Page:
A lot of small business owners make the mistake of thinking ‘it won’t happen to me’ when it comes to cyber security breaches. We often have a tendency to assume that cyber attacks only happen to big organisations and conglomerates. However, this is certainly not the case – breaches have been experienced by those who have just set up a business as well as the well-established companies.
Everyone is at risk of a cyber attack so no matter how big or small your business is, it is vital to establish an effective and sophisticated security framework. You may think that it is not in your budget to invest in cyber security, but the cost you will suffer, both financially, and in terms of reputation if you are the victim of a cyber attack will be much, much greater.
In fact, this is something a lot of start-ups cannot survive. Digital security should be a fundamental part of any business plan for a new venture. Keeping that in mind, continue reading our business blog for some top tips on effective cyber security for start-ups.
First and foremost, one of the most important things you need to do is make sure you encrypt data. Failure to do this will make your data relatively easy to access. Encryption should be seen as necessity for literally everything from personal information, to account details, to customer orders. Whilst the more sophisticated hackers may be able to get through encryption mechanisms, you are making yourself a target if you do not encrypt your data and thus this should certainly be a starting point when it comes to your security strategy.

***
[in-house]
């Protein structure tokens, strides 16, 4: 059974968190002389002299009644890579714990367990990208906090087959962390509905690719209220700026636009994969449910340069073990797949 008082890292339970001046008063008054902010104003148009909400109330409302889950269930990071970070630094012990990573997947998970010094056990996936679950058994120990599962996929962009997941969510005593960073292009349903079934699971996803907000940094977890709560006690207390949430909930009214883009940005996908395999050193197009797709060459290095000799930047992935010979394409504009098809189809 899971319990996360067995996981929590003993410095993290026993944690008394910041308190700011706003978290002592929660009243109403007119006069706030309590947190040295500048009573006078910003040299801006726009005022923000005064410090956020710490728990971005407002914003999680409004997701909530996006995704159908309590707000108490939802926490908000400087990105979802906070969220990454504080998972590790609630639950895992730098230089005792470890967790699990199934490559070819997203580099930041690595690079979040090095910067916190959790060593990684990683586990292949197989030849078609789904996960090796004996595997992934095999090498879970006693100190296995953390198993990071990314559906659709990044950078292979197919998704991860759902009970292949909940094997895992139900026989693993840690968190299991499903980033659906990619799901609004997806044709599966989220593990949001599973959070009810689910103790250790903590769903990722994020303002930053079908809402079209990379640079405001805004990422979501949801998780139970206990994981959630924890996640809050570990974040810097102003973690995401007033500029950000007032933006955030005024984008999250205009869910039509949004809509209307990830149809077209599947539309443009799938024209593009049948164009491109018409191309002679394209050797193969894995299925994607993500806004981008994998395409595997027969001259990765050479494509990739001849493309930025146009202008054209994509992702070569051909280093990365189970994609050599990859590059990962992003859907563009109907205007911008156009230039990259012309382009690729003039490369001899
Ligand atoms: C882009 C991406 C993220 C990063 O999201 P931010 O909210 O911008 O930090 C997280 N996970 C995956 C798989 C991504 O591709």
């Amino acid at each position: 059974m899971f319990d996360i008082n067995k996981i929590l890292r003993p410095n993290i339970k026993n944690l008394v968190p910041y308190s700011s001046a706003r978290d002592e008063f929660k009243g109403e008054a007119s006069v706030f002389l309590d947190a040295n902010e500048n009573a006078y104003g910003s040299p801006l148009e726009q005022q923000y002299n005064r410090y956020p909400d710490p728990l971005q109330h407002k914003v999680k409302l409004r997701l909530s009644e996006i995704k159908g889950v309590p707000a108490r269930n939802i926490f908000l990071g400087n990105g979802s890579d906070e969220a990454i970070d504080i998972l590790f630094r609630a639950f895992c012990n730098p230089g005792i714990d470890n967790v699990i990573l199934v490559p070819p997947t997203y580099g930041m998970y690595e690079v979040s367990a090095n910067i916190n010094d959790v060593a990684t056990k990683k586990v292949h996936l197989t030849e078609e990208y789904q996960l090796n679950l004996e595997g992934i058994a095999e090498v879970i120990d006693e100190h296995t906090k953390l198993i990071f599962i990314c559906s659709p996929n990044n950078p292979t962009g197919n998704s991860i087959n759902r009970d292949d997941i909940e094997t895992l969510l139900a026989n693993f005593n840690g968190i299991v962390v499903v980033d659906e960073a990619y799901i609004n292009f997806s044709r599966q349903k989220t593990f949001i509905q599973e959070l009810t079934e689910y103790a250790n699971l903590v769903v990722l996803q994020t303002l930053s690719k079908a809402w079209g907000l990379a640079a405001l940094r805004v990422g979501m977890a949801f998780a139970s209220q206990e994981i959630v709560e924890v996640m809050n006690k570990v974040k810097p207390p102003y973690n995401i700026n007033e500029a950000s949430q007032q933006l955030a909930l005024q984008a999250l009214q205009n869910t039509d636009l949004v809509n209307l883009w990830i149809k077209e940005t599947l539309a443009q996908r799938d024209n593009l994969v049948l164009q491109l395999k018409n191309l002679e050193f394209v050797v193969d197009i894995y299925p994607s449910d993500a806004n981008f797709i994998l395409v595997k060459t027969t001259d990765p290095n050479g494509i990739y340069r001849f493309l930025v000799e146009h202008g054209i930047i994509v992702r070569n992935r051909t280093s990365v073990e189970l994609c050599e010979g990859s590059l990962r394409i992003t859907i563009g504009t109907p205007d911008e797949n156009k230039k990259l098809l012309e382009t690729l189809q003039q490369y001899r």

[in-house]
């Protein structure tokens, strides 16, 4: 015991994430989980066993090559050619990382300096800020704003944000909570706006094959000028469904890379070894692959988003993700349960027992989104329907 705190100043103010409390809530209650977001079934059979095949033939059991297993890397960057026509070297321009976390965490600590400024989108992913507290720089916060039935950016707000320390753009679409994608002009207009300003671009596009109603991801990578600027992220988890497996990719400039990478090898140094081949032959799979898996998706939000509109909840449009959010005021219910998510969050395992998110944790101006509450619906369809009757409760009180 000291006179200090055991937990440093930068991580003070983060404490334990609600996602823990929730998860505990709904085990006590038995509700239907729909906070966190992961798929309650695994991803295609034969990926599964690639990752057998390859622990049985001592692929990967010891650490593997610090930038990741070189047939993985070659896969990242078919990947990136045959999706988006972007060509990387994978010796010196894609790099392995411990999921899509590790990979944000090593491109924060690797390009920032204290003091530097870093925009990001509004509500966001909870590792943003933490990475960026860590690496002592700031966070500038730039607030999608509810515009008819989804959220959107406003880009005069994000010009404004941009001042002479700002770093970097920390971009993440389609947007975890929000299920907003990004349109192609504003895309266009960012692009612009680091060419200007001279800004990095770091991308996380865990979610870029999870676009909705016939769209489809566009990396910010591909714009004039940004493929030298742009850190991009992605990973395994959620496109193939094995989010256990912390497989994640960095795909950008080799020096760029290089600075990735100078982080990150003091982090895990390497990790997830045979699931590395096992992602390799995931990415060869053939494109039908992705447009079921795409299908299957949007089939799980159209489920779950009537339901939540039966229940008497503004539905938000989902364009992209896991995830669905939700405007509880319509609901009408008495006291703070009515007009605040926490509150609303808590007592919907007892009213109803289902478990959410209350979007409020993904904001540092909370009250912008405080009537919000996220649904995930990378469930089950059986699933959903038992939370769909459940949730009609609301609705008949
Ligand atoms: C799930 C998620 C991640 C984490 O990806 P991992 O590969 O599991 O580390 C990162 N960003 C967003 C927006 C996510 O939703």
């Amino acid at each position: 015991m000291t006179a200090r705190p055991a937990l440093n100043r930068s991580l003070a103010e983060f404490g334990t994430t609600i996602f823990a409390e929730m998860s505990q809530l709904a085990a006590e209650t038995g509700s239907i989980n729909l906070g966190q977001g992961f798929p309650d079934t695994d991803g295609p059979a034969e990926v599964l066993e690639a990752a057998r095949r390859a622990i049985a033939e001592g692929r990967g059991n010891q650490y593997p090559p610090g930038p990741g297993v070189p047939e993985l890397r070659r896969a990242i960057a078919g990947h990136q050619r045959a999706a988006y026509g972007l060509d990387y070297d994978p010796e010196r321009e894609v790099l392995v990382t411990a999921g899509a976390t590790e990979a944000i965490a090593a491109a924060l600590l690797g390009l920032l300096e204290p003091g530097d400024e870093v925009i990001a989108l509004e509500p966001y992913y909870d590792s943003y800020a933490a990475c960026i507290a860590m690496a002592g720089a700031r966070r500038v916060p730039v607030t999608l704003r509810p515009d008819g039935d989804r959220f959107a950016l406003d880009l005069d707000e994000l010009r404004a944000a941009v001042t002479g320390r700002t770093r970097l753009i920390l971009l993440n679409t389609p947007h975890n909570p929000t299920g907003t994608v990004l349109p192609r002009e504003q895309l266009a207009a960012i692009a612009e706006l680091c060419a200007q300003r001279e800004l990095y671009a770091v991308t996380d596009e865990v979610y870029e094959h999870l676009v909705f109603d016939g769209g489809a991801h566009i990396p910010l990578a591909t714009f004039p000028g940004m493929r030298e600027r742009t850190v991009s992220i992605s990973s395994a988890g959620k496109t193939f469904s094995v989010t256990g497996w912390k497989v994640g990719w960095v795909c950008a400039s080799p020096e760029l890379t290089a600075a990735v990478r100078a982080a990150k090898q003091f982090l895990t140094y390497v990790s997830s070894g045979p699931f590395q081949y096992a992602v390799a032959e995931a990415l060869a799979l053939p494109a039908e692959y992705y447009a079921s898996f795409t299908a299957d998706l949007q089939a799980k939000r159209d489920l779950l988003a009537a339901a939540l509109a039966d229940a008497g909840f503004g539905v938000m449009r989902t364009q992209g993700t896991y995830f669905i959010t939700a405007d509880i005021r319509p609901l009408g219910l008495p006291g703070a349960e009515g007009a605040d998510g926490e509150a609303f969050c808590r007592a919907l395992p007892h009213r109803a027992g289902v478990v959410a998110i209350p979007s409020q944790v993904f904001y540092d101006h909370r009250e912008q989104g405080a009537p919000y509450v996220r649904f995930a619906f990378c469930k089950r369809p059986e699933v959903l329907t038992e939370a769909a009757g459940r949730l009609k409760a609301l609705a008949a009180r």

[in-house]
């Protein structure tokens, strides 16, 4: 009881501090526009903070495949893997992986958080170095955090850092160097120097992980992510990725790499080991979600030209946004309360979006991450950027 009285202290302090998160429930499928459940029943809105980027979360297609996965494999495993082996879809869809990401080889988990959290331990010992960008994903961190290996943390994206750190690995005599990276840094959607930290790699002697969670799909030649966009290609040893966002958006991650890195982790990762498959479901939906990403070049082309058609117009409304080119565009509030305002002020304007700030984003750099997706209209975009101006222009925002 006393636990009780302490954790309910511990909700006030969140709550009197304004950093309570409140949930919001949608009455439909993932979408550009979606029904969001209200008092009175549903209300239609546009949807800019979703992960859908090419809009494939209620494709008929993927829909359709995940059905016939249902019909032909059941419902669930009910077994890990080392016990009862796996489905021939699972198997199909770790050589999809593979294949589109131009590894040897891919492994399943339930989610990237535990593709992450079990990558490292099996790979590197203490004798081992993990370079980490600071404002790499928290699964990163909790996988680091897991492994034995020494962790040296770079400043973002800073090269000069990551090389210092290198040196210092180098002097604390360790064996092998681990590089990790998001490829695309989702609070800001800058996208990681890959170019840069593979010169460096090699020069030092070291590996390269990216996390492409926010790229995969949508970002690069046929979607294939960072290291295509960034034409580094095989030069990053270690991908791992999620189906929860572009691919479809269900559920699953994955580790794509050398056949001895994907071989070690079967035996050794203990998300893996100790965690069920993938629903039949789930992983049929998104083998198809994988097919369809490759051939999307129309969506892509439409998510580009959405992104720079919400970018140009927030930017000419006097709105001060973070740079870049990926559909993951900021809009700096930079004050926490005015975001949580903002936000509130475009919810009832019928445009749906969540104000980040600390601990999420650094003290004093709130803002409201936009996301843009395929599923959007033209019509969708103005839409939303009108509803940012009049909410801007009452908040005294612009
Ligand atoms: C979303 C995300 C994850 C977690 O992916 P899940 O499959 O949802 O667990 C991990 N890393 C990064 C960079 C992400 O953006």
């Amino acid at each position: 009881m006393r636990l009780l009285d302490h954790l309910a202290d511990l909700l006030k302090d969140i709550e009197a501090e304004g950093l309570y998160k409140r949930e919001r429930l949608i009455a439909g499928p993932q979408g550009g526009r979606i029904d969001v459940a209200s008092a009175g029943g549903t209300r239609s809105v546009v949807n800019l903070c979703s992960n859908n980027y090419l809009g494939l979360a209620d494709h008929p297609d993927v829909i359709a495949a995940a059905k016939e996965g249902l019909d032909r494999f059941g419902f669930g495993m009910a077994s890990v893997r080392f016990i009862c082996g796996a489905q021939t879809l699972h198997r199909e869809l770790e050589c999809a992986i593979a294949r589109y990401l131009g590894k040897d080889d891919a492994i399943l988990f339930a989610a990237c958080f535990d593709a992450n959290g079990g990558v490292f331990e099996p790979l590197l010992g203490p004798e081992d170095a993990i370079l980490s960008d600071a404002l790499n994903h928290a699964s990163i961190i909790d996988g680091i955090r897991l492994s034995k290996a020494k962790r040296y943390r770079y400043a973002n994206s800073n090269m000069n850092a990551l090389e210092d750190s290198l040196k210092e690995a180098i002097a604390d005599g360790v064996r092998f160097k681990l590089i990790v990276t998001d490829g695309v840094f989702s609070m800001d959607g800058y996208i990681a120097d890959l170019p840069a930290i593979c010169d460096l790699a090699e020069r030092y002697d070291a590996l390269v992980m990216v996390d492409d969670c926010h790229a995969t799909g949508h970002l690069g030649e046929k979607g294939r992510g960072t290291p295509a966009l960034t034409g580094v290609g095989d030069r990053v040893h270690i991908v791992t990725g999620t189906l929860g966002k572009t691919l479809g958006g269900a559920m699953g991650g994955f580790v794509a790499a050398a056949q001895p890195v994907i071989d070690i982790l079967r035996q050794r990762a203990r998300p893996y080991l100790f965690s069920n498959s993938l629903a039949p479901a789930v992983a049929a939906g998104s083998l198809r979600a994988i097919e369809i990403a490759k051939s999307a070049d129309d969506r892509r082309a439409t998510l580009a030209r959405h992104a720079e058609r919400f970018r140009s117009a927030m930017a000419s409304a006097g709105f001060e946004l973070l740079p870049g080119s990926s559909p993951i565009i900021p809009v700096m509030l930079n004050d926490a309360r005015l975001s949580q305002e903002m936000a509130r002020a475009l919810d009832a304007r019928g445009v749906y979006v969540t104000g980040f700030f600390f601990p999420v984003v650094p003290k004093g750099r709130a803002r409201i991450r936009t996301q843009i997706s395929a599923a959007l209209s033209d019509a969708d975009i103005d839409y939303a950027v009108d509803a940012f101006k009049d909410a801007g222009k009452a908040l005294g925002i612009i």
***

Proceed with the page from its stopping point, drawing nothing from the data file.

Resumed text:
Store Minimal Customer Data
A lot of businesses store an extensive amount of customer data without giving it a second thought. However, you need to remember that if you are going to collect it then you must also protect it and that also means when you dispose of any electronic equipment you absolutely must ensure a professional hard drive wipe is carried out. As a start-up it is unlikely that you will have the time and resources to invest in protecting huge amount of customer data. Therefore, minimise the data you store in order to combat this problem.
Set Up Software Protection
In addition to the points that have already been mentioned, all companies need to have firewall software, anti-virus software and anti-malware software as a standard. This will protect your business from outside access as much as possible. Do you really want to run the risk of one of your employees opening a dodgy email and that one little action leading to an outsider having access to your network? With software protection in place you minimise the chances of this happening substantially. Don’t merely install the software and then forget about it. You will need to run regular checks and update the software whenever required.
All employees should be educated about IT security and the role they play when it comes to protecting your business. They need information on how to step up a strong password, how they should and shouldn’t use company credentials and so on. You should also make an effort to monitor your employees’ actions to guarantee they are following the policies you have put in place.
Choose Vendors Carefully
Last but not least, a lot of security breaches occur through third parties and therefore you need to assess your supply chain with a considerable amount of care. Make sure all vendors are trustworthy and have a good reputation.